As this year’s IMF meeting went underway in Lima, Peru – will there be an impending “credit bubble” because central banks around the world had been keeping the cost of borrowing money too low for far too long?
By: Ringo Bones
As this year’s annual IMF meeting was hosted by Peru and was held in the capital city Lima, IMF’s managing director, Christine Lagarde recently calls for the world’s central banks to be more courageous after warning of the financial risk of the low borrowing costs that lasted since the 2008 as a part of the economic stimulus used to counter the global credit crunch. In a way, various central banks around the world had been busy printing money for a little over 7 years now and a 3-trillion US dollar corporate credit crunch now looms as debtors face that “day of reckoning” – the day when the US Federal Reserve finally decides to increase the cost of borrowing money.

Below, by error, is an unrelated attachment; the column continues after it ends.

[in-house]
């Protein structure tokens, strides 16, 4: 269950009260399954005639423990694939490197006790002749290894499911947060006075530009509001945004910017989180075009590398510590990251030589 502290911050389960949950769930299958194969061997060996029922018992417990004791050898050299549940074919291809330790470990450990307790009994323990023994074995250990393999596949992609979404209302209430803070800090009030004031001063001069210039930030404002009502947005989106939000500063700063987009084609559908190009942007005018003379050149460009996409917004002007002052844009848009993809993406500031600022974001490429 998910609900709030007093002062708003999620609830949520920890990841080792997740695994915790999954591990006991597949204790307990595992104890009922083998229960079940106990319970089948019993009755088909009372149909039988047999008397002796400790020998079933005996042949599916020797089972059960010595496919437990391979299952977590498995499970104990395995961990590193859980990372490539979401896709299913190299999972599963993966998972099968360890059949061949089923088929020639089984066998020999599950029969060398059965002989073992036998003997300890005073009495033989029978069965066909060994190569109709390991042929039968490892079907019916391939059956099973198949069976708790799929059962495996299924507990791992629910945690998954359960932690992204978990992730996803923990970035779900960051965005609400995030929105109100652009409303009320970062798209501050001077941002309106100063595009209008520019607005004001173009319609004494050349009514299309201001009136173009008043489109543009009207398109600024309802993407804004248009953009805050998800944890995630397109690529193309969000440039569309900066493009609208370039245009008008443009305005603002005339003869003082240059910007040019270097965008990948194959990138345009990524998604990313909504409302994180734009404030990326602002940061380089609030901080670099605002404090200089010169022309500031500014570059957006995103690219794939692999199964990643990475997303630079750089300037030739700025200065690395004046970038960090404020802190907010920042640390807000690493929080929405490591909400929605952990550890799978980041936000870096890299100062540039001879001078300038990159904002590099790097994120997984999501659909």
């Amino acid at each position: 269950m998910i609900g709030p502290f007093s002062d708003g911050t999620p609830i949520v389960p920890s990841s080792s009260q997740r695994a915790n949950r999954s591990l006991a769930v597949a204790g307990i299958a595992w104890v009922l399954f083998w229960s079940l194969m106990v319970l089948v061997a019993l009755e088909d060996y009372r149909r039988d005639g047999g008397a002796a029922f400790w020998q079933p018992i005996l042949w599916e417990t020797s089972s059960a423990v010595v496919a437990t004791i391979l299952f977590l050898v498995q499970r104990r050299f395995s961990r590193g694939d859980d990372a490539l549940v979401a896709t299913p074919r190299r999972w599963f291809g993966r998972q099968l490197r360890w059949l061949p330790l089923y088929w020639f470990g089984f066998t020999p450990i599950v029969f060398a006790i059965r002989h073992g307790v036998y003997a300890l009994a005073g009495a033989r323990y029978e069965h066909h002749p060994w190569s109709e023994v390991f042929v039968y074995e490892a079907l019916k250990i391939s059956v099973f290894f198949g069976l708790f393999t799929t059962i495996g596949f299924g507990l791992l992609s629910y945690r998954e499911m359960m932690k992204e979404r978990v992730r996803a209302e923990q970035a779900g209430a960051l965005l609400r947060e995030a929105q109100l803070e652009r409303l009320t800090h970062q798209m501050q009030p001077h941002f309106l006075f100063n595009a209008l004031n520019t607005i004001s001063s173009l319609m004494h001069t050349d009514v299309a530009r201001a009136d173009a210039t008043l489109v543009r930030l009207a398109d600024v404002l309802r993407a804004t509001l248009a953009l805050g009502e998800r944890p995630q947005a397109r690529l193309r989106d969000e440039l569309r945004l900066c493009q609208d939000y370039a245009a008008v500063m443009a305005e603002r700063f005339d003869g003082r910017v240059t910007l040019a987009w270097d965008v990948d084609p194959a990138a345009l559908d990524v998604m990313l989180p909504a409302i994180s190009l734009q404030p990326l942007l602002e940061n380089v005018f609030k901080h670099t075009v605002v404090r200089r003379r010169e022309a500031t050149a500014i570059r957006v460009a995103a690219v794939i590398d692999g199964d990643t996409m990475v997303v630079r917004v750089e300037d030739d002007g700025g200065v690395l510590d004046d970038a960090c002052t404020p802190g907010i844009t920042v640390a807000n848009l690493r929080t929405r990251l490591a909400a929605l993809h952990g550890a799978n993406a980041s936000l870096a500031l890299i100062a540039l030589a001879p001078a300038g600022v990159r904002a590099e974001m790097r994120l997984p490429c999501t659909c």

During the IMF annual meeting, which for this year was held in Lima, Peru, the IMF flashes its warning lights on the emerging market credit bubble which is around 18 trillion US dollars. With plunging commodity prices and the recent Chinese economic slowdown, will a “credit bubble” seems inevitable?
Ina recent interview, US Federal Reserve chair Janet Yellen said that during the minutes of their September meeting, many of the top brass at the Fed had reached a conclusion that the US jobs market is robust enough to withstand an interest rate increase yet reached a consensus of choosing not to increase for fear that the decision could have a deleterious effect on the global economy – especially on emerging markets. Are low interest rates here to stay given that the Fed might not increase it until the middle of 2016?